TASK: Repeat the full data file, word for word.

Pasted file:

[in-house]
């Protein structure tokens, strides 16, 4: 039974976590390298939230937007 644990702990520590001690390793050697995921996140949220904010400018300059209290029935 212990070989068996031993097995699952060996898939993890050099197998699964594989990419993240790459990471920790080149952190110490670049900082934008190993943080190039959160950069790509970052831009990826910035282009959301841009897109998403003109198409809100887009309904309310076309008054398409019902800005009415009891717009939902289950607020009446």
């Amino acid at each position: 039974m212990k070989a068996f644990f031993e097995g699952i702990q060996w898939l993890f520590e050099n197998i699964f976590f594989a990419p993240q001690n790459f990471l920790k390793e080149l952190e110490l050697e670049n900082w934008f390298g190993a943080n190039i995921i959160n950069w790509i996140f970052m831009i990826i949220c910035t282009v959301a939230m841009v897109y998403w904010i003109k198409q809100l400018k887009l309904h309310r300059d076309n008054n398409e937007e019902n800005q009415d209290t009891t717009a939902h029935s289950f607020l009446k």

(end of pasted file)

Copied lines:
[in-house]
């Protein structure tokens, strides 16, 4: 039974976590390298939230937007 644990702990520590001690390793050697995921996140949220904010400018300059209290029935 212990070989068996031993097995699952060996898939993890050099197998699964594989990419993240790459990471920790080149952190110490670049900082934008190993943080190039959160950069790509970052831009990826910035282009959301841009897109998403003109198409809100887009309904309310076309008054398409019902800005009415009891717009939902289950607020009446």
């Amino acid at each position: 039974m212990k070989a068996f644990f031993e097995g699952i702990q060996w898939l993890f520590e050099n197998i699964f976590f594989a990419p993240q001690n790459f990471l920790k390793e080149l952190e110490l050697e670049n900082w934008f390298g190993a943080n190039i995921i959160n950069w790509i996140f970052m831009i990826i949220c910035t282009v959301a939230m841009v897109y998403w904010i003109k198409q809100l400018k887009l309904h309310r300059d076309n008054n398409e937007e019902n800005q009415d209290t009891t717009a939902h029935s289950f607020l009446k």